Egon Wellesz: Sechs Klavierstücke op.26

The PIANODAO MUSIC LIBRARY
Selected & Reviewed by ANDREW EALES
Learn More • BOOK A LESSONVIDEO FEEDBACK


Egon Wellesz is one of those great pioneers of 20th century music who perhaps hasn’t yet been given his due either by historians or audiences.

Wellesz’s Sechs Klavierstücke (Six Piano Pieces) op.26 were composed in 1919 but are only now, a century later, appearing in print as a complete work. Perhaps finally their significance within the music to have emerged from Vienna in those decisive early decades of the twentieth century will finally be recognised…


Arnold Schoenberg’s Circle…

Wellesz was born in Vienna in 1885, the son of Hungarian christians with Jewish ancestry; though brought up protestant he later converted to catholicism. Initially trained in law, Wellesz’s musical aspirations came to dominate after a transformational encounter with Weber’s Die Freischütz at the Vienna Court Opera, conducted by Gustav Mahler. He went on to study with Arnold Schoenberg, becoming the latter’s first private pupil.

Wellesz’s music was first publicly performed in 1913, making him the first of Schoenberg’s students to gain independent success. He was also the first to gain a contract with a publisher: Universal Edition signed him before Berg or Webern.

Wellesz’s compositions from this period show the influence (or perhaps cross-fertilisation of interests) of Schoenberg, not least in their dalliance with atonality and linear chromaticism. Ultimately however, Wellesz did not cement himself as a composer of the Second Viennese School, perhaps not least because his academic fascination with Byzantine chant, and his conviction in neo-classicism.

After the Anschluss in 1938, Wellesz was welcomed in Britain, where he settled; he was awarded an honorary doctorate by Oxford University and became a Fellow of Lincoln College, where among others he taught Peter Sculthorpe. Wellesz remained in Oxford until his death in 1972, following a stroke.

Six Piano Pieces op.26

The Sechs Klavierstücke op.26 were, according to the autograph manuscript, composed between 7-12 February 1919. They were subsequently first performed in a concert on 17th June 1920 of Schoenberg’s “Verein für Musickalische Privataufführungen in Wein”, of which Wellesz was a member, and in which pianist Ernest Bachrich also performed music by Berg and Satie.

Intriguingly however, just five of the six pieces were included, and ambiguity remains as to the exact content of the Sechs Klavierstücke. Introducing the present edition, Hannes Heher notes that an additional manuscript has been discovered among the composer’s autograph piano music which may belong to the set. This has been included in the edition as an addendum to the six pieces.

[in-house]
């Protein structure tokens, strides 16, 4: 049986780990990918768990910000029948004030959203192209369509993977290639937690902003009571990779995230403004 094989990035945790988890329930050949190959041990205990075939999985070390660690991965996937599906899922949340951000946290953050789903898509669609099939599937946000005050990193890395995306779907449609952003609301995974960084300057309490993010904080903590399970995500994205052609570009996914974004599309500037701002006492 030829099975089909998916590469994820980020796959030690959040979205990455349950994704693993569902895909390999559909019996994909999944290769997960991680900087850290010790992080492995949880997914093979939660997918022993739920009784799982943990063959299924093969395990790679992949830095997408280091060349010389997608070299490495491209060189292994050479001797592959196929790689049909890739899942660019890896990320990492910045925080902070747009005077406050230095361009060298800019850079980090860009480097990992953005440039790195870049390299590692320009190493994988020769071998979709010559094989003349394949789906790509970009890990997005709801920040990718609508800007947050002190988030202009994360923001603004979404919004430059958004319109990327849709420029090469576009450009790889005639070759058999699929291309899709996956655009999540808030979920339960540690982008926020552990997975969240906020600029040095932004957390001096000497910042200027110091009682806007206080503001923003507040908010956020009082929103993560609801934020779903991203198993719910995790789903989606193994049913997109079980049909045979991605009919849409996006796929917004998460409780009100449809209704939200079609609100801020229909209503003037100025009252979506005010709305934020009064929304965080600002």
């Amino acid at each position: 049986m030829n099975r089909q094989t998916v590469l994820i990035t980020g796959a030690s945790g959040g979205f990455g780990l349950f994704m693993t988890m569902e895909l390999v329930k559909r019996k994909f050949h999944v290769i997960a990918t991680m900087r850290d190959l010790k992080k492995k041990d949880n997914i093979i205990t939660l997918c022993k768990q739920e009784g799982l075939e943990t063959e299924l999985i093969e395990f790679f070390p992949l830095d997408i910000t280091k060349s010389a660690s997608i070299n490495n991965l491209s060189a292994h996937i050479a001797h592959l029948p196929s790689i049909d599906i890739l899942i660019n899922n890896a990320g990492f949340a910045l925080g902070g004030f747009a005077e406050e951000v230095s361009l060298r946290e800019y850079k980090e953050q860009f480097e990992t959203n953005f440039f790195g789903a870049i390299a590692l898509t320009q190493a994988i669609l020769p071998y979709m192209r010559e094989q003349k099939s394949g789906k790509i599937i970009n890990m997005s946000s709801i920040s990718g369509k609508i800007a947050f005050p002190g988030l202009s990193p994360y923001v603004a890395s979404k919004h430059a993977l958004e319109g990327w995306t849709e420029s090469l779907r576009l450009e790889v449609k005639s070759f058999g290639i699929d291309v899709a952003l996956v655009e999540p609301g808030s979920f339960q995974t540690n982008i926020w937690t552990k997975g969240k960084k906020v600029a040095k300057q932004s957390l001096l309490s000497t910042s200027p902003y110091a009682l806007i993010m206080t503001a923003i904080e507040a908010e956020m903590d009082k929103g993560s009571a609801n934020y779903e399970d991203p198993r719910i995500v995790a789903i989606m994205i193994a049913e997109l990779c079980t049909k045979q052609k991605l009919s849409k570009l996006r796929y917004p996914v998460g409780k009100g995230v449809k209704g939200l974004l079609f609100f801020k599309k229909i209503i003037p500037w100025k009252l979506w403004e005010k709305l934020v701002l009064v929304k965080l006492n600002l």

As to the music itself, an obvious comparison is with Schoenberg’s Sechs kleine Klavierstücke op.19, composed in 1911 and published by Universal Edition in 1913. As Heher notes in his introduction:

“Egon Wellesz’s Six Piano Pieces op.26, six rather short character pieces, are written entirely in the spirit of the atonal works of the Schoenberg School…
The composition is definitely an enrichment of the piano literature of the Viennese School, and through its first publication as a complete work more than 100 years after its creation it will finally find its way to interpreters and audiences.”

I certainly hope it will, as it seems to me that these pieces offer the perfect introduction for the early advanced player to the music of this tradition.

The score, in Universal Edition house style, is pristine. The pieces range in length from one to three pages, the complete collection (including the seventh Klavierstücke) filling 14 pages in total. This is essentially an urtext edition, without any editorial fingering or other encumberments.

Closing thoughts…

These pieces are truly gripping, and provide a superb introduction to a dissonant but deeply expressive school of composition which even a century later many still shy away from. Suitable for players working from around UK Grade 7-8, they introduce a musical language can surely be as beguiling as it is unexpected.

It would be easy indeed to dismiss this publication as one that will be of niche interest at best; I personally hope that it will reach the widest audience, and recommend you take a look!


PIANODAO TEA ROOM members receive 20% DISCOUNT
on all sheet music purchases from www.musicroom.com

All products featured on Pianodao are independently selected by Andrew Eales.
However, when you buy something through the site’s retail links, Pianodao may earn a small commission, without affecting the price you pay.


PIANODAO  is free to access and ad-free thanks to the support of
readers who show their appreciation with an occasional DONATION.
Supporters are welcome to join THE TEA ROOM community,



Andrew’s essential pocket handbook of practice tips is now available:

This image has an empty alt attribute; its file name is how-to-practise-music-purchase.jpg

Published by

Andrew Eales

Andrew Eales is a widely respected piano educator, published author and composer based in Milton Keynes UK, where he runs a successful private teaching studio.

Please leave a Comment:

Fill in your details below or click an icon to log in:

WordPress.com Logo

You are commenting using your WordPress.com account. Log Out /  Change )

Google photo

You are commenting using your Google account. Log Out /  Change )

Twitter picture

You are commenting using your Twitter account. Log Out /  Change )

Facebook photo

You are commenting using your Facebook account. Log Out /  Change )

Connecting to %s

This site uses Akismet to reduce spam. Learn how your comment data is processed.